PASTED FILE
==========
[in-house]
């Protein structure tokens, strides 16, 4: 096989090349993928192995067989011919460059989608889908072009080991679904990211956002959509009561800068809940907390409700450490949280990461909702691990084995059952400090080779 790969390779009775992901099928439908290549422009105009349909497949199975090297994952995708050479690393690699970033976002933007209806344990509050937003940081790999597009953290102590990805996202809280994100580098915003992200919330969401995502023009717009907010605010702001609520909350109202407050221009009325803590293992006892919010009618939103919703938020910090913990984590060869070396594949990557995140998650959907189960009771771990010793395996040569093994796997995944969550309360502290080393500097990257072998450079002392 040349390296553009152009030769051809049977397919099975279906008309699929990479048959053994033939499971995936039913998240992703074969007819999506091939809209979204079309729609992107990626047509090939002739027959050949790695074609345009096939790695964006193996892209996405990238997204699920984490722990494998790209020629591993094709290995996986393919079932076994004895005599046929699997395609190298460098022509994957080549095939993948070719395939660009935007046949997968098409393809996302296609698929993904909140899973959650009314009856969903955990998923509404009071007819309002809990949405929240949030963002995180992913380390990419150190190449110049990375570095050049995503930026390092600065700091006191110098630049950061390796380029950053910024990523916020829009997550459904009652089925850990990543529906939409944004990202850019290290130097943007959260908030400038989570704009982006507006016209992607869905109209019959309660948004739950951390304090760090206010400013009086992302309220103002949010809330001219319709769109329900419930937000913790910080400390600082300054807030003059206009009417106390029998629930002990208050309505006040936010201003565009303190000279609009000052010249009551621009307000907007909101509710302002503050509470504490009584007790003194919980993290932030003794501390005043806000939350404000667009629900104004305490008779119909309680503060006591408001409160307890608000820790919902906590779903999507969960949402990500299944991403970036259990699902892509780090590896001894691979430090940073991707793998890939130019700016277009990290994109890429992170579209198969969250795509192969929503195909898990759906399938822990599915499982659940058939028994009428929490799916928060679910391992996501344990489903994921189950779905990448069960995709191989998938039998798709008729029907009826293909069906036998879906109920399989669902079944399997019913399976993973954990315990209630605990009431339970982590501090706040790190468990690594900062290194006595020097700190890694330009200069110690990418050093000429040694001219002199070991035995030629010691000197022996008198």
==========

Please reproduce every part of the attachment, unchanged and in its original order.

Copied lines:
[in-house]
């Protein structure tokens, strides 16, 4: 096989090349993928192995067989011919460059989608889908072009080991679904990211956002959509009561800068809940907390409700450490949280990461909702691990084995059952400090080779 790969390779009775992901099928439908290549422009105009349909497949199975090297994952995708050479690393690699970033976002933007209806344990509050937003940081790999597009953290102590990805996202809280994100580098915003992200919330969401995502023009717009907010605010702001609520909350109202407050221009009325803590293992006892919010009618939103919703938020910090913990984590060869070396594949990557995140998650959907189960009771771990010793395996040569093994796997995944969550309360502290080393500097990257072998450079002392 040349390296553009152009030769051809049977397919099975279906008309699929990479048959053994033939499971995936039913998240992703074969007819999506091939809209979204079309729609992107990626047509090939002739027959050949790695074609345009096939790695964006193996892209996405990238997204699920984490722990494998790209020629591993094709290995996986393919079932076994004895005599046929699997395609190298460098022509994957080549095939993948070719395939660009935007046949997968098409393809996302296609698929993904909140899973959650009314009856969903955990998923509404009071007819309002809990949405929240949030963002995180992913380390990419150190190449110049990375570095050049995503930026390092600065700091006191110098630049950061390796380029950053910024990523916020829009997550459904009652089925850990990543529906939409944004990202850019290290130097943007959260908030400038989570704009982006507006016209992607869905109209019959309660948004739950951390304090760090206010400013009086992302309220103002949010809330001219319709769109329900419930937000913790910080400390600082300054807030003059206009009417106390029998629930002990208050309505006040936010201003565009303190000279609009000052010249009551621009307000907007909101509710302002503050509470504490009584007790003194919980993290932030003794501390005043806000939350404000667009629900104004305490008779119909309680503060006591408001409160307890608000820790919902906590779903999507969960949402990500299944991403970036259990699902892509780090590896001894691979430090940073991707793998890939130019700016277009990290994109890429992170579209198969969250795509192969929503195909898990759906399938822990599915499982659940058939028994009428929490799916928060679910391992996501344990489903994921189950779905990448069960995709191989998938039998798709008729029907009826293909069906036998879906109920399989669902079944399997019913399976993973954990315990209630605990009431339970982590501090706040790190468990690594900062290194006595020097700190890694330009200069110690990418050093000429040694001219002199070991035995030629010691000197022996008198």